3 years ago

When parallel speedups hit the memory wall. (arXiv:1905.01234v3 [cs.DC] UPDATED)

Alex F. A. Furtunato, Kyriakos Georgiou, Kerstin Eder, Samuel Xavier-de-Souza
After Amdahl's trailblazing work, many other authors proposed analytical speedup models but none have considered the limiting effect of the memory wall. These models exploited aspects such as problem-size variation, memory size, communication overhead, and synchronization overhead, but data-access delays are assumed to be constant. Nevertheless, such delays can vary, for example, according to the number of cores used and the ratio between processor and memory frequencies. Given the large number of possible configurations of operating frequency and number of cores that current architectures can offer, suitable speedup models to describe such variations among these configurations are quite desirable for off-line or on-line scheduling decisions. This work proposes new parallel speedup models that account for variations of the average data-access delay to describe the limiting effect of the memory wall on parallel speedups. Analytical results indicate that the proposed modeling can capture the desired behavior while experimental hardware results validate the former. Additionally, we show that when accounting for parameters that reflect the intrinsic characteristics of the applications, such as degree of parallelism and susceptibility to the memory wall, our proposal has significant advantages over machine-learning-based modeling. Moreover, besides being black-box modeling, our experiments show that conventional machine-learning modeling needs about one order of magnitude more measurements to reach the same level of accuracy achieved in our modeling.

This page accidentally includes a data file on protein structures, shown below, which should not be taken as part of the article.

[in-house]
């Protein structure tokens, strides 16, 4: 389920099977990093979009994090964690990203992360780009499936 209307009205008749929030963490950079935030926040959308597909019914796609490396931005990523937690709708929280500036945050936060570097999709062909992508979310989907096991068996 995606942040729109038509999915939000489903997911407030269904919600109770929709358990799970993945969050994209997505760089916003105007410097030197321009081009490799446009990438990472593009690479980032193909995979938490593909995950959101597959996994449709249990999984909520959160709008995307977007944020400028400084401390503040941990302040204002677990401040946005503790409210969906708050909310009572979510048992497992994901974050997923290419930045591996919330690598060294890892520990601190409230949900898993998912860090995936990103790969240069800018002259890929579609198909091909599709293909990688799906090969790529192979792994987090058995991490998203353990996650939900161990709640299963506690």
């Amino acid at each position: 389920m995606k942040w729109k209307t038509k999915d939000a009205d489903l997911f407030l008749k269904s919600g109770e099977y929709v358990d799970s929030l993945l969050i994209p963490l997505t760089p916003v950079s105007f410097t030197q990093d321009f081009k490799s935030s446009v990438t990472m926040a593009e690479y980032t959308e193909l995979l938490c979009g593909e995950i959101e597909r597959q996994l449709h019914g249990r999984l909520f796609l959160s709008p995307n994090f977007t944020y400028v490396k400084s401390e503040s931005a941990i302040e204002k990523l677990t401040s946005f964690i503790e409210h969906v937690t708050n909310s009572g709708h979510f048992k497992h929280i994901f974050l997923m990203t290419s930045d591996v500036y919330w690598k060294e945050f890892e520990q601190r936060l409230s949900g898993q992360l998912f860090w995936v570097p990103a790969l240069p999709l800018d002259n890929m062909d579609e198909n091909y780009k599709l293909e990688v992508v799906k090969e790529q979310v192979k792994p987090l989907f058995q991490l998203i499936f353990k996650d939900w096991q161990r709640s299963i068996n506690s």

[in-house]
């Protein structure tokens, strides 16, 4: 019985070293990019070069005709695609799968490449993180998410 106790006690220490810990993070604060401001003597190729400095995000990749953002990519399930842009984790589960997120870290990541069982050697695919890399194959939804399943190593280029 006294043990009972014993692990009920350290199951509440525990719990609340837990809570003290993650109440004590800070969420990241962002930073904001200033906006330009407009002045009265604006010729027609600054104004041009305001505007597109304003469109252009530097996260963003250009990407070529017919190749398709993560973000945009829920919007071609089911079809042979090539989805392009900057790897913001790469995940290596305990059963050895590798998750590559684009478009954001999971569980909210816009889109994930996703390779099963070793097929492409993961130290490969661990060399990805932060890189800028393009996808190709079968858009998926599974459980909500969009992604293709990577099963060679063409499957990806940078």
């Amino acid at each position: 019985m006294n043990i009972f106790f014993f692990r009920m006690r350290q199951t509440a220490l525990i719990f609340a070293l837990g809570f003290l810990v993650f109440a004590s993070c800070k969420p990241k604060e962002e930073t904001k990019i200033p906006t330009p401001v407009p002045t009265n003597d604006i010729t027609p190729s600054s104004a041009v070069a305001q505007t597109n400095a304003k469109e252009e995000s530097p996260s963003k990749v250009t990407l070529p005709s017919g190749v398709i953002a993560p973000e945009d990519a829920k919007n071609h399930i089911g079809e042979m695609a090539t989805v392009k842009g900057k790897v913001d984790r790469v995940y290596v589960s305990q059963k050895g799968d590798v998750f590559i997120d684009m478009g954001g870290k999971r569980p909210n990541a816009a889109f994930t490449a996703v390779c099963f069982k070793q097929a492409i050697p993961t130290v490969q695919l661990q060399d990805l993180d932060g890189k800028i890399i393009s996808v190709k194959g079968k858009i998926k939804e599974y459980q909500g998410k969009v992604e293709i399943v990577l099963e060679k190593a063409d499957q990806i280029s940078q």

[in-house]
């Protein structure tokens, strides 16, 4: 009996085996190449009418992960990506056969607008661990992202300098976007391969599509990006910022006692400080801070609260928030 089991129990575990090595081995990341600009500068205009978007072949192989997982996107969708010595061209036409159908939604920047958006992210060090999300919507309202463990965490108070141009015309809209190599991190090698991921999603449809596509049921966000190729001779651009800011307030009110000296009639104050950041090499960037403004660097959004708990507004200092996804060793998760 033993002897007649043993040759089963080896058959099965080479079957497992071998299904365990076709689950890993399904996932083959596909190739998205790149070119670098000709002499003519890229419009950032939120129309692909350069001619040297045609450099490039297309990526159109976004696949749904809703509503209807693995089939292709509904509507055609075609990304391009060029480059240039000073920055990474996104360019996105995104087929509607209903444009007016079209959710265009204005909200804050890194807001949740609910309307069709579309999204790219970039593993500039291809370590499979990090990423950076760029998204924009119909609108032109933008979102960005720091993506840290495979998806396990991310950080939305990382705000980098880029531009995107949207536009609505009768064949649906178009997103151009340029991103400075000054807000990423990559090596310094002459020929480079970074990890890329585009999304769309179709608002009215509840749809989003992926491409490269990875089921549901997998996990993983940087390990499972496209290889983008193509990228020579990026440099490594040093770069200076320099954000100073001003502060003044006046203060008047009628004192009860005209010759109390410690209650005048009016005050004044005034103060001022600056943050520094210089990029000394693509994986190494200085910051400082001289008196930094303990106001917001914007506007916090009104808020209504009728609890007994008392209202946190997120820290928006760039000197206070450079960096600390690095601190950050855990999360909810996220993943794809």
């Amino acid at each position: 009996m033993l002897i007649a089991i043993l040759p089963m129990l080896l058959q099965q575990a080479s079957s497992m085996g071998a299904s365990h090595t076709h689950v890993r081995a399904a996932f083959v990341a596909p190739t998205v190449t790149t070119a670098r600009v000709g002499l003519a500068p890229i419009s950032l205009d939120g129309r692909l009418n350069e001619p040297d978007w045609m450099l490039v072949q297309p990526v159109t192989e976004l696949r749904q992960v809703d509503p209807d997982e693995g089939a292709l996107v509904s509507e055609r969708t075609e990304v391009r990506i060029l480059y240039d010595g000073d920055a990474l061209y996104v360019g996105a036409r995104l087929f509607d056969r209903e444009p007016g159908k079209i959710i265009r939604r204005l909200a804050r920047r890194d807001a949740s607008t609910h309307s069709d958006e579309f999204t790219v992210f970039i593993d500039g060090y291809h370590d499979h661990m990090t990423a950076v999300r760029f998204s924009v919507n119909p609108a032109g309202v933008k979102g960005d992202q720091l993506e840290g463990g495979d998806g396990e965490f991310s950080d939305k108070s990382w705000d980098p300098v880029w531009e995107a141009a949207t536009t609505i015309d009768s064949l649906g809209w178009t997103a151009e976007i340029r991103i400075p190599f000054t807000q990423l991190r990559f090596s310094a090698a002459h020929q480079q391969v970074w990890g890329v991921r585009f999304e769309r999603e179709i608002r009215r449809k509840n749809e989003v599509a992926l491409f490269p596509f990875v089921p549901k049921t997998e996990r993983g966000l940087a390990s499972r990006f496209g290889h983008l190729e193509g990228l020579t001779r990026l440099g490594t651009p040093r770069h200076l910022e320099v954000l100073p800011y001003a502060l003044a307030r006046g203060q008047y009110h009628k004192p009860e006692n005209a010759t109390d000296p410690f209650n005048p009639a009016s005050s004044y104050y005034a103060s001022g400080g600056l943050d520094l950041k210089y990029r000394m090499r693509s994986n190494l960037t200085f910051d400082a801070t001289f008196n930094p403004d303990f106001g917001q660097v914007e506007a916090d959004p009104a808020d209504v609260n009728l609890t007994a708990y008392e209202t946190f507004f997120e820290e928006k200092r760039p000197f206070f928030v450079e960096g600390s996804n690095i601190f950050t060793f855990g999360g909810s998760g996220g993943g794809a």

Publisher URL: http://arxiv.org/abs/1905.01234

DOI: arXiv:1905.01234v3

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